Development of the Me-109 M-0

In a last desparate attempt to keep the Me-109 in production, the Messerschmitt company designed a last heavy fighter variant of the type early in 1945. At this time the K-4 was just entering into the operational units. For the M version a number of changes were envisaged:

  • The rear fuselage was cut down and a bubble canopy was introduced.

  • The engine was to be the DB605S version, offering 2800hp at take-off. To convert the power of this engine, a four bladed propeller was introduced.`

  • A Walter ramjet was fitted to the end of each wing giving extra power

  • Armament was increased with two R4M rocket launch racks under the wings
     

 

The following versions were planned:

M-2     :           Heavy fighter with 2 x MG 131, 3 x MK 108 and 24 R4M rockets
M-4     :           Heavy fighter as M-2 but with a five bladed propeller
M-6     :           Heavy fighter as M-4 but with a Walther rocket engine in the tail
M-8     :           Heavy fighter with a DB603 engine
M-12   :           Trainer for the M-6 with the rocket engine

In March 1945 two Me-109 M-0 aircraft were manufactured to test various features of the M series. The M-01 was fitted with a DB605S engine. Because the four bladed propeller was not yet ready, it was first fitted with a standard three bladed unit. Performance was disappointing with this configuration.

 

 

The M-02 had the Walter ramjets at the wingtips and was fitted with a four bladed propeller and two R4M racks.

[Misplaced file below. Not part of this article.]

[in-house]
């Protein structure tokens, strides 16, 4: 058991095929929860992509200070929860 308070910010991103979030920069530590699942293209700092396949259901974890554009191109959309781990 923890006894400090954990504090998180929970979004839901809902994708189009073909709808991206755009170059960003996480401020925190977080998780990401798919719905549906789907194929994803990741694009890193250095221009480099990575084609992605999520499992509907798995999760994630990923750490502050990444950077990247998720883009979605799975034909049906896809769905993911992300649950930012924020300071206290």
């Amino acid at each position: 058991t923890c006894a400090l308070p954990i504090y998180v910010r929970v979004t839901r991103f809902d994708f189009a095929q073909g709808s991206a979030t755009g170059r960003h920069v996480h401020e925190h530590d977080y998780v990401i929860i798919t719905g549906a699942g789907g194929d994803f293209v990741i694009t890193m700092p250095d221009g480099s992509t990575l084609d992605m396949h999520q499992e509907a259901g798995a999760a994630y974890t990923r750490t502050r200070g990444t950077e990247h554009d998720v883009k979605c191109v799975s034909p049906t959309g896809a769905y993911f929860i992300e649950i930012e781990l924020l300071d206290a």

Both aircraft retained the conventional rear fuselage and canopy.

The M-03 which had the new fuselage was under construction when the war ended as was the prototype for the planned M-6.

 

 

The M-02 was delivered to I./JG 302 where it was tested under operational conditions as black 8.
Pilots were not very enthusiastic about the new version. Torque on take-off was almost too much to manage and performance suffered because of the R4M racks.
When the R4M racks were deleted, speed increased markedly to more than 750km/h which rose further to 804km/h when the ramjets were lit. The ramjets gave extra speed but burnt a lot of fuel and reduced range a lot.

It is dubious if the Me-109M would have been ordered into production had the was lasted longer. The design of the Me-109 was at the end of its possibilities with the K version and the new jet fighters were rapidly replacing piston engined types in the front lines.

 

 

The model

This 1/72 model is an old Heller Me-109K kit that was repainted.


Last updated: 14/03/2009